Australia call for Qatar to ‘establish a lasting legacy’ on human rights after World Cup

Australia call for Qatar to ‘establish a lasting legacy’ on human rights after World Cup

Members of Australia’s national team have called for Qatar to establish a migrant resource center and remedy-seeking mechanisms for individuals whose rights have been infringed as well as decriminalizing all same-sex relationships in order to « establish a lasting legacy » after the 2022 World Cup .

In a video distributed by Australian professional player’s union Professional Footballers Australia, several members of the Socceroos squad that featured throughout qualifying outlined their position on the staging of the tournament, which begins next month.

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« We stand with the likes of FIFPRO, the Building and Woodworkers International and the International Trade Union Confederation in seeking to embed reforms and establish a lasting legacy in Qatar, » Sunderland defender Bailey Wright said.

« This must include establishing a migrant resource centre, effective remedy for those who have been denied their rights and the decriminalization of all same-sex relationships, » St. Pauli midfielder Jackson Irvine added.

« These are the basic rights that should be afforded to all and will ensure continued progress in Qatar. »

Since being awarded hosting rights to the tournament over a decade ago, Qatar has faced intense scrutiny over its treatment of migrant workers, its criminalization of homosexuality and other human rights issues.

Members of both Australia’s men’s and women’s national teams have met on multiple occasions with Amnesty International, FIFA, Qatar’s Supreme Committee for Delivery and Legacy, the International Labor Organisation, FIFPro and representatives of migrant workers in the lead-up to the tournament.

« We have learned that progress has been made both on paper and in practice, » Sydney FC defender Alex Wilkinson, who serves as president of the union, said.


« The Kafala system has largely been dismantled, working conditions have improved, and a minimum wage has been established. »

Wilkinson’s comments are followed by Nagoya Grampus goalkeeper Mitch Langerak saying that the implementation of these reforms, though welcome, « remains inconsistent and requires improvement. »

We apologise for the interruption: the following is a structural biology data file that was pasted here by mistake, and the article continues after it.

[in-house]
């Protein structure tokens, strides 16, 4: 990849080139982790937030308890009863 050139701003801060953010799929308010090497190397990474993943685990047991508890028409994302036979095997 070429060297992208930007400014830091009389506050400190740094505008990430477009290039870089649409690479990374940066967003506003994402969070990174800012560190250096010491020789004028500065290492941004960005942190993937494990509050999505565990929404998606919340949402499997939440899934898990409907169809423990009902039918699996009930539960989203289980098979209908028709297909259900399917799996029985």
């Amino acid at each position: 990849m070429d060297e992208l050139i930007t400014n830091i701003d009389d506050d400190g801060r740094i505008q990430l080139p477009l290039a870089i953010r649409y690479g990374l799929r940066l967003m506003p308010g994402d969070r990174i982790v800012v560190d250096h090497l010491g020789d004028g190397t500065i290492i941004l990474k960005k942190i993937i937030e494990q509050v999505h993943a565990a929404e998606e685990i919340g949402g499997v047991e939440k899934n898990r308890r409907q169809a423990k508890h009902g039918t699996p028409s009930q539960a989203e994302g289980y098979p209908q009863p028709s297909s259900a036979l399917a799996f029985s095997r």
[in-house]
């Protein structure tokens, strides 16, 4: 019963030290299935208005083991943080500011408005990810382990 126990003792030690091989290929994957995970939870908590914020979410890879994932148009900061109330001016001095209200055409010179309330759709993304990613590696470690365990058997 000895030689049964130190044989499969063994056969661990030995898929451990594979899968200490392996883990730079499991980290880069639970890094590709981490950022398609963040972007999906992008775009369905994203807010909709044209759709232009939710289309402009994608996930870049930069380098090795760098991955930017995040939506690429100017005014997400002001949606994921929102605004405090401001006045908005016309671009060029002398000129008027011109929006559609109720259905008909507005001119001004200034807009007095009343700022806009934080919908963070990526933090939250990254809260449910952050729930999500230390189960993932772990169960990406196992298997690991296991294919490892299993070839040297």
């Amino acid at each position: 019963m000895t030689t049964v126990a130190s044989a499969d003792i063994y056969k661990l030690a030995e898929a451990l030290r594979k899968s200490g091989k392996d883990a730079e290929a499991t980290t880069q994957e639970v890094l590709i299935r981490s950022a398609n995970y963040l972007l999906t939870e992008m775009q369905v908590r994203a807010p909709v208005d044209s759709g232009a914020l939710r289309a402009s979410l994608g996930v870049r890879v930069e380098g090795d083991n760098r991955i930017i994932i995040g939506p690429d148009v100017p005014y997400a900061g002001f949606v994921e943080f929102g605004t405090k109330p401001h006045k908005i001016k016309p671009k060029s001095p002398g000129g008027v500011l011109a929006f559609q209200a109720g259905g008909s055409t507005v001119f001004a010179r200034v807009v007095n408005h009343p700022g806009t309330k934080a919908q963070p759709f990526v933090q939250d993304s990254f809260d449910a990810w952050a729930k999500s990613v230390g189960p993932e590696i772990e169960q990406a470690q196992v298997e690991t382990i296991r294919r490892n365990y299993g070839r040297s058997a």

Australian player Josh Cavallo became the only openly gay top-flight male footballer in the world when he came out last October and expressed his reservations about the World Cup heading to Qatar in a recent interview with CNN Sport, saying « to see that we’re heading to a country that’s criminalizing people like myself… It’s quite concerning. »

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Speaking in the Socceroos’ video, Toulouse midfielder Denis Genreau, who was a teammate of Cavallo’s in the Melbourne City academy, reiterated the squad’s support for LGBTQI+ people, saying « as players, we fully support the rights of the LGBTI+ people but in Qatar people are not free to love the person they choose. »

Ten European football federations last month revealed their intention for their captains to wear an armband with a rainbow heart design as part of an anti-discrimination campaign during international matches. Discussions are ongoing to explore whether the Socceroos could pursue a similar initiative.

Qatar has consistently pushed back against critics of its human rights record, insisting improved conditions and protections for migrant workers have been implemented and claiming criticism is outdated.

On Tuesday, Sheikh Tamim bin Hamad Al Thani told the emirate’s legislative body in a televised address that Qatar « has been subjected to an unprecedented campaign that no host country has ever faced. »

« The campaign tends to continue and expand to include fabrications and double standards that were so ferocious that it has unfortunately prompted many people to question the real reasons and motives, » Sheikh Tamim said.


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